EthnographicInterview

The interview had a 60 year old lady known as Agatha Walston that hadlung cancer and later I also undertook an interview with hercaregiver that was Pam Antonia.

Interviewwith the Care Giver

  1. What were the routine activities that you undertook during the entire experience?

I had a simple life where I had to wake up and undertake some of thehousehold chores and take my kids to school and then pick them uplater in the afternoon.

  1. How is your typical day different from that time?

A lot has changed since I took the responsibility to take good careof Agatha. For instance, I have to wake up earlier than before andprepare my kids for school, and then my younger sister will have totake them to school and pick them up later.

  1. Can you reveal some of the changes that have occurred in your life?

I no longer have time for myself or even my family and my kids reallymiss me. Given that Agatha is too ill to do anything, I have toundertake all the household chores and ensure that she follows herschedule as expected.

  1. What was the greatest challenge while dealing with the patient?

Fatigue was the greatest challenge. I had invested my emotions in theentire process, and I was often left frustrated with the challengesthat Agatha was undergoing. In fact, I had to help her with the dailyhousehold chores, make sure that she takes her medication and takeher for the chemotherapy sessions (Northouse etal., 2012). At the end of the day, the experience wasoverwhelming, and I was drained physically and mentally too.

  1. What are the changes that might facilitate your role in the future?

I wish that Agatha will be more open and reveal some of thechallenges that she has been facing to facilitate the recovery. Sheseems a bit withdrawn, and she has also lost hope on the treatmentplan even with the promise that it will be successful.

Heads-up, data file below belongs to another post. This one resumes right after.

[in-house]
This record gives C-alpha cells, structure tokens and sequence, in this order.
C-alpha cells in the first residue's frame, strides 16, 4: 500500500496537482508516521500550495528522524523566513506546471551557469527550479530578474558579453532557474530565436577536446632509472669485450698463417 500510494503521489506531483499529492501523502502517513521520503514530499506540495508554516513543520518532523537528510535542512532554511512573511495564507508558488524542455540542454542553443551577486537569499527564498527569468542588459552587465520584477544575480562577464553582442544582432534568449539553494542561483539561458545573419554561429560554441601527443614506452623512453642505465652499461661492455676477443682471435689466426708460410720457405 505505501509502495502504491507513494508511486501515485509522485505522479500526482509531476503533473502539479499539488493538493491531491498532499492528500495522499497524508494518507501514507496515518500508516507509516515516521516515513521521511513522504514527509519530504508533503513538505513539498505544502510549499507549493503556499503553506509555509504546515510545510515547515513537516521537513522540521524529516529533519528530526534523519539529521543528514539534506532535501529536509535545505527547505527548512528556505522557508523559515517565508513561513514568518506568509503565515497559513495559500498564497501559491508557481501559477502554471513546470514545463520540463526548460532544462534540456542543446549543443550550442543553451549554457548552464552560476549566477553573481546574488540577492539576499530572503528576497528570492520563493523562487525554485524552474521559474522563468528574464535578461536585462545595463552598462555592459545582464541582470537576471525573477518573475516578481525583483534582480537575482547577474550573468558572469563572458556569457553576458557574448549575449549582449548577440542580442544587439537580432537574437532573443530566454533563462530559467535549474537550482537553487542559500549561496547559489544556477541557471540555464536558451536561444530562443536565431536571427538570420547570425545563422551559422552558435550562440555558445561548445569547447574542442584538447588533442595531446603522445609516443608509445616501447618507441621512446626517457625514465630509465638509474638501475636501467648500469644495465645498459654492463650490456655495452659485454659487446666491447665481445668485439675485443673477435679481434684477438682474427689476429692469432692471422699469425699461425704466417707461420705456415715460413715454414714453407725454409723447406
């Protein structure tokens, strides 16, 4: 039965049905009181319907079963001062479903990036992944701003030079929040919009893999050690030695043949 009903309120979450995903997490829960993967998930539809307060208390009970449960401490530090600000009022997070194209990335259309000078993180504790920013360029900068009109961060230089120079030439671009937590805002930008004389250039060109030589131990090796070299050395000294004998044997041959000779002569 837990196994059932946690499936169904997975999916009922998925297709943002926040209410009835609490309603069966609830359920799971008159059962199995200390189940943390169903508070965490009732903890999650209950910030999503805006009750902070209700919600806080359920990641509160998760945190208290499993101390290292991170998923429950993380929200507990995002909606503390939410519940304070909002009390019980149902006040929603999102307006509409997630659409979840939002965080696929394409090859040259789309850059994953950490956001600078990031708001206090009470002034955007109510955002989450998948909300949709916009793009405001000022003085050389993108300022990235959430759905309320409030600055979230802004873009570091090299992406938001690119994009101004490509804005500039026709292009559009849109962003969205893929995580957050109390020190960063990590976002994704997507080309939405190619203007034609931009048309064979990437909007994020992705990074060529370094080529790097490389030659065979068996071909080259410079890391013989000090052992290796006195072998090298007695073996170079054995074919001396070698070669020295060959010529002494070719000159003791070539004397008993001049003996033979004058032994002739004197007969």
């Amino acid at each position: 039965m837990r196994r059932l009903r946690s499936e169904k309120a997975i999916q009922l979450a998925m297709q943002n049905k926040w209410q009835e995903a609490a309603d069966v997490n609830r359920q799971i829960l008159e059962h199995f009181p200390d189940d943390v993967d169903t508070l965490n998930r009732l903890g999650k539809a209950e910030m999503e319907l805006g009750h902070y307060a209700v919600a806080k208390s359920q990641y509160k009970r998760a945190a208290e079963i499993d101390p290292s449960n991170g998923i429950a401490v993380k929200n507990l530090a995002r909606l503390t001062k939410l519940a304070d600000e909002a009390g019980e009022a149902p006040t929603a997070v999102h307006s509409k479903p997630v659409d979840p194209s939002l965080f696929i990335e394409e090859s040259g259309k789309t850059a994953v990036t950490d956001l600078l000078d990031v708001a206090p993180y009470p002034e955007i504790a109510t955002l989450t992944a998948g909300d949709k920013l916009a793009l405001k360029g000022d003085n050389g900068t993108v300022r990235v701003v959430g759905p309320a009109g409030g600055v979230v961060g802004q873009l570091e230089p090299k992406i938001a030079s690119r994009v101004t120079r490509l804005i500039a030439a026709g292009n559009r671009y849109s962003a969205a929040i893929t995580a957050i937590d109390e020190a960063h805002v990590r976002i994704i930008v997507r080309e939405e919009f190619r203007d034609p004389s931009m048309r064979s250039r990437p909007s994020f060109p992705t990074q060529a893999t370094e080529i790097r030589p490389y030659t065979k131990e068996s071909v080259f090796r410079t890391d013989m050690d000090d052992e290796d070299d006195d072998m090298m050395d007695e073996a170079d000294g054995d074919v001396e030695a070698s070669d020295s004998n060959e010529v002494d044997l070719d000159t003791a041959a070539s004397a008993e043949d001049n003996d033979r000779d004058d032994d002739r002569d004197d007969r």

Interview with the patient Agatha

  1. What are the daily activities you undertook before the illness?

Often, I had to wake up prepare for my office duties where I workedas a senior manager. I oversaw the daily routine of all the employeesat the office and ensured that each of them handled his or herduties. I even spent the weekends with my children and engaging insome fun activities.

  1. What is a typical day right now?

I have to spend a large part of my time in bed because cancer hasdrained my body, and I am no longer active as I used to. I spend thedays in the bedroom watching television as well.

  1. What are the various changes that are evident in your routine?

I am often feeling weary and dizzy. That means that I cannotundertake the household chores that I was used to. In fact, my lifeentails sleeping, eating and attending the chemotherapy sessions.

  1. What is the one thing that seems more challenging?

The side effects of the chemotherapy, surgery and radiation have beenquite challenging. Often, the joint aches and the pain in my rightshoulder have led to serious health concerns instead.

  1. Does your present lifestyle seem a bit appealing?

I believe that after the news that I had cancer, I had lost hope andfelt like the world was ending. However, the chemotherapy and theradiation have been helpful and even reduced the lumps and lesions Ihad earlier. I have seen significant evidence of recovery, and thathas been a positive step too.

References

Northouse, L., Williams, A. L., Given, B., &ampMcCorkle, R. (2012). Psychosocial care for family caregivers ofpatients with cancer. Journal ofClinical Oncology, 30(11),1227-1234.